Something many do not understand, or have never come face to face with.
Another story that I found alarming was Kristen of Toronto Canada.
An obstetrician consulting on her case (she had planned a home birth) ruptured her membranes without her knowledge or permission. The obstetrician had wanted to admit her to hospital to induce birth after viewing the results of her ultrasound (at 38 weeks and one day). It indicated that her baby was large (estimated at 9 lbs. 3 oz., but actually 7 lbs. 13 oz. at birth) and that her amniotic fluid levels were low (though no one has been willing to confirm for her whether that, in fact, was the case). All she had asked of the doctor was a chance to go home and get some sleep. She had repeatedly stated: “I will come back after I get some sleep and when my support people are here.” He told her he needed to check her cervix — which is when he ruptured her membranes.
“He took away all my chances to try to have the birth I wanted,” says Farewell. She then goes on to describe a birth involving cascading interventions: an epidural after 12 hours of labouring naturally (when her cervix was still at 2 cm. and the baby hadn’t dropped), then a C-section 12 hours later.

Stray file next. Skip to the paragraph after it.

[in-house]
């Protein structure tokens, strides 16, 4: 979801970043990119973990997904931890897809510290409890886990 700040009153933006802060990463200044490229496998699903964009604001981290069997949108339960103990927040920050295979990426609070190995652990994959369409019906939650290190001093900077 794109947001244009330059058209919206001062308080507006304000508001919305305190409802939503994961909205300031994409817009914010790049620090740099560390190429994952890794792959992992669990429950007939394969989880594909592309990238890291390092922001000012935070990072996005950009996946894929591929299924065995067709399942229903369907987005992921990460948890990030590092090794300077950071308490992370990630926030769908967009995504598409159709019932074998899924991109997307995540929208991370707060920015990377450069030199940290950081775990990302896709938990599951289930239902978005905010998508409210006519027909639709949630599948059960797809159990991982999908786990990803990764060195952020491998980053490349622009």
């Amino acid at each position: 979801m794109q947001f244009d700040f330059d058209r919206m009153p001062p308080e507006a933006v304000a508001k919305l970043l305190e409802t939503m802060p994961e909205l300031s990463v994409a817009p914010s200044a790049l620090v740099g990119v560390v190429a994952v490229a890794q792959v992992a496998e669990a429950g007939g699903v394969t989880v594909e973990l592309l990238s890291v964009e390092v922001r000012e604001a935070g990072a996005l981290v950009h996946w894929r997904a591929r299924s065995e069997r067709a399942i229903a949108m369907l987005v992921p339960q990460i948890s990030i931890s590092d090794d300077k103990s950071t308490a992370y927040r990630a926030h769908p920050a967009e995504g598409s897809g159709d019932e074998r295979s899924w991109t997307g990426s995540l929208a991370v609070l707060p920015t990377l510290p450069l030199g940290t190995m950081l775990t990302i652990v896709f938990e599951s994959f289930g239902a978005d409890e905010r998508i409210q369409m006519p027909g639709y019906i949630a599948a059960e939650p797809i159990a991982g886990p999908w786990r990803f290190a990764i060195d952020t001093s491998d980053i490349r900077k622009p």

All actions that could have been prevented had this Obstetrician followed informed consent laws. In mine, and the opinion of most women, and mothers, this is nothing short of criminal. What gives a provider such a sense of entitlement that they do what they feel to a mother, especially in this kind of a case!
There truly needs to be a change in our society when it comes to childbirth. If we don’t put an end to this now, it may only get worse!
On twitter, a large portion of my circle are childbirth professionals, or overall childbirth advocates. Mainly for natural childbirth, and in the past few weeks since having to face the choices I do in birthing my child, I have been becoming increasingly annoyed. Not just on twitter in general either. On facebook, in passing conversation, etc.
I have always stood behind the statement that natural childbirth shouldn’t be scary. Women who are afraid of pain, their vagina ripping open, or other common fears in pregnancy, IMO should think twice about having children… period. But the blanket statement that childbirth is not scary is something I find to be subjective and not accurate. While is should not be something that is scary, there are some women who are scared by it, or scared by a situation surrounding their own birth. My example? My own birth this time around. It is scary. Very scary.